On April 24, 1913, President Woodrow Wilson pressed a button in Washington, D.C., that first illuminated the more than 5,000 windows in New York City's Woolworth Building.

Creative Space: Fifty Years of Robert Blackburn's Printmaking Workshop

Master printmaker Robert Blackburn changed the course of American art through his graphic work and the Printmaking Workshop, which he founded in New York City in 1948.

Life of the People: Realist Prints and Drawings from the Ben and Beatrice Goldstein Collection, 1912-1948

Labor advocate and garment manufacturer Ben Goldstein, with the support of his wife Beatrice, left to the Library of Congress and the nation a collection of American prints and drawings informed by a sympathy for the condition of working people. A native New Yorker, he collected works over decades that stirred his personal interest in the city of his birth, the American people, and the human condition during the first half of the twentieth century.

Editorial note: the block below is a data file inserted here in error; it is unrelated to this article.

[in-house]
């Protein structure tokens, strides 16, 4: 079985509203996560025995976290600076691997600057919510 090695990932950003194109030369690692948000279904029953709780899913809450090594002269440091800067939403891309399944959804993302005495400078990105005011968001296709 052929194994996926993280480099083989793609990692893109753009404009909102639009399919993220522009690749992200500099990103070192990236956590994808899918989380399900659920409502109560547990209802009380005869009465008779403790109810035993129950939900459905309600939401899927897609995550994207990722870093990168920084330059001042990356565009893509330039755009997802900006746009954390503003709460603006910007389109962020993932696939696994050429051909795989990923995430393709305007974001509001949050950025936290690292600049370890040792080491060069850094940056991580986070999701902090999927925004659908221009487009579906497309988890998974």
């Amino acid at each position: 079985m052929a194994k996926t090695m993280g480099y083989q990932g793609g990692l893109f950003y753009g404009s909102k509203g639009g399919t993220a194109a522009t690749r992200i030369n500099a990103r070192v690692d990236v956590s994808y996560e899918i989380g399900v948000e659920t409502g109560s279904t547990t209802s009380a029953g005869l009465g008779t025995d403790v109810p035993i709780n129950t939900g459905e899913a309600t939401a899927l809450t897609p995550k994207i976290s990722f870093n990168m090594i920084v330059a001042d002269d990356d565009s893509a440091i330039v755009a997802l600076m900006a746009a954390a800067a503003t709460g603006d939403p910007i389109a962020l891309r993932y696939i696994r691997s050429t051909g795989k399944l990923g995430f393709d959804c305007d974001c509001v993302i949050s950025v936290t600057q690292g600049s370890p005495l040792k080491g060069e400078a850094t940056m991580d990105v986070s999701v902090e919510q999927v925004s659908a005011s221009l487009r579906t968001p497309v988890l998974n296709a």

Roger Stevens Presents

This exhibition examines Stevens' career through the great number of stage productions that Stevens he or fostered indirectly, for example, through the NEA. The exhibition includes a section on New York.

Witness and Response: September 11 Acquisitions at the Library of Congress

The exhibition features the collections that the Library has amassed about the tragic events that occurred on September 11.

Global Gateway

The Atlantic World: America and the Netherlands